Vitamin D deficiency makes it almost impossible for the body to maintain sufficient levels both calcium and phosphate. When this happens, the body will produce hormones that leach calcium and phosphate from your bones. When bones lack these minerals, they inevitably become weaker and softer.
3 Risk Factors to Look Out For:
- Geographic location: Your body produces vitamin D when you’re exposed to sunlight, so living in an area with little sunlight will put you at risk for vitamin D deficiency. Also, people who spend much of the day indoors are at risk.
- Diet: You will have a greater risk of deficiency if you eat a vegetarian diet that doesn’t include fish, eggs, or milk. Having an allergy to milk sugar (lactose intolerance) is another risk factor.
- Skin Color: darker skin does not react as strongly to sunlight as lighter colored skin; consequently individuals with higher melanin levels need much greater time exposed to the sun to produce the vitamin D they require.
To Stay Heart Healthy
Numerous studies have discovered a direct correlation between vitamin D deficiency and a significantly higher risk of heart disease and hypertension in adults. One reason for this has to do with vitamin D’s role in calcium absorption; contrary to popular belief an atherosclerotic blockage is mostly composed of calcium and not fat. Vitamin D deficiency may create a situation where excess calcium in the blood comes to rest in the cardiac arteries rather than being used for bone metabolism.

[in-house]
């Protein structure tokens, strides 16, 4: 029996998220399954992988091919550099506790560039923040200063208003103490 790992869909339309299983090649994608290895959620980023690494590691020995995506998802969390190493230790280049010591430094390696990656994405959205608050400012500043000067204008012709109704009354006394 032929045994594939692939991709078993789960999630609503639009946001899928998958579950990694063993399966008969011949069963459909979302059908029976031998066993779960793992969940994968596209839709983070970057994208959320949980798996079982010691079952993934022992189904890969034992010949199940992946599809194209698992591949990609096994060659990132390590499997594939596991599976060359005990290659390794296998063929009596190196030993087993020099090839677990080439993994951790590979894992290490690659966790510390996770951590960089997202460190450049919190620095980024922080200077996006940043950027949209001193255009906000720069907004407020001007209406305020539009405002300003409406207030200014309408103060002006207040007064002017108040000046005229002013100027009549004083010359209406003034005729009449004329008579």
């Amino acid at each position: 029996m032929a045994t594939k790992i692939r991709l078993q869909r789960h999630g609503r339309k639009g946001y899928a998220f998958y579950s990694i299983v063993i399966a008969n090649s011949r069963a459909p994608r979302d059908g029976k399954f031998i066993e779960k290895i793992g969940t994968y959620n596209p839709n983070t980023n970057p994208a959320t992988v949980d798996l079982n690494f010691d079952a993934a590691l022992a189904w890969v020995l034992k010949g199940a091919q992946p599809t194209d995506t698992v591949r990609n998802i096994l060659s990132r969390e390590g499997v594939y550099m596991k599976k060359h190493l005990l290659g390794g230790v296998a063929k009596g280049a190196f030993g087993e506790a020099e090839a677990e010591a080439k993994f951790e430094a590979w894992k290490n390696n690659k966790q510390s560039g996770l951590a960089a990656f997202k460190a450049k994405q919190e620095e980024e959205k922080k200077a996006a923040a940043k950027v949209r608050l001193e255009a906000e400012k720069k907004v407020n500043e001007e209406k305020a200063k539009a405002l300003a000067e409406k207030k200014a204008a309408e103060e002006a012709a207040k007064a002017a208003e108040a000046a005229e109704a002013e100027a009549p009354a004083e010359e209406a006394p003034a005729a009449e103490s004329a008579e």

Low vitamin D levels have also been shown to be a risk factor for hypertension. Increasing serum vitamin D levels has consistently lowered blood pressure in individuals suffering from a diagnosed deficiency.
What about Diabetes?
Current research has linked low vitamin D levels with the development of insulin resistance which can result in diabetes. Preventing insulin resistance is important to head off this, frequently debilitating metabolic disorder. Studies have shown that test subjects given a daily dose of vitamin D equivalent to ten times the amount found in the average multivitamin increased their insulin sensitivity by almost 40%. This is a remarkable improvement according to researchers.
Stay Lean with Vitamin D
Scientists at the Fred Hutchinson Cancer Research Center have discovered that a calorie restricted diet for weight loss is far more efficient for individuals who maintain healthy blood levels of vitamin D. All the women in the study who took supplemental vitamin D (2000 IU) and reached ‘replete’ levels of vitamin D (they had optimum levels) lost close to 30% more weight over a one year period than those who didn’t raise their blood levels to this point.
To maximize your weight loss efforts; you need to do more than increase your intake of D, you need to take enough to achieve a healthy blood level of this ‘super’ vitamin.
What Else can it Do?
The list of vitamin D benefits is incredibly long, and more benefits are being found every year – but here is a short list of what research has shown that this nutrient can do for you:
- Lower risk of cancer
- Reduces depression
- Increased sense of well-being
- Increased muscle strength
- Fewer asthma attacks
What Foods Are Vitamin D Rich?
Besides getting sufficient exposure to sunlight or taking a daily supplement – there are many foods you can include in your diet to ensure that you’re getting enough: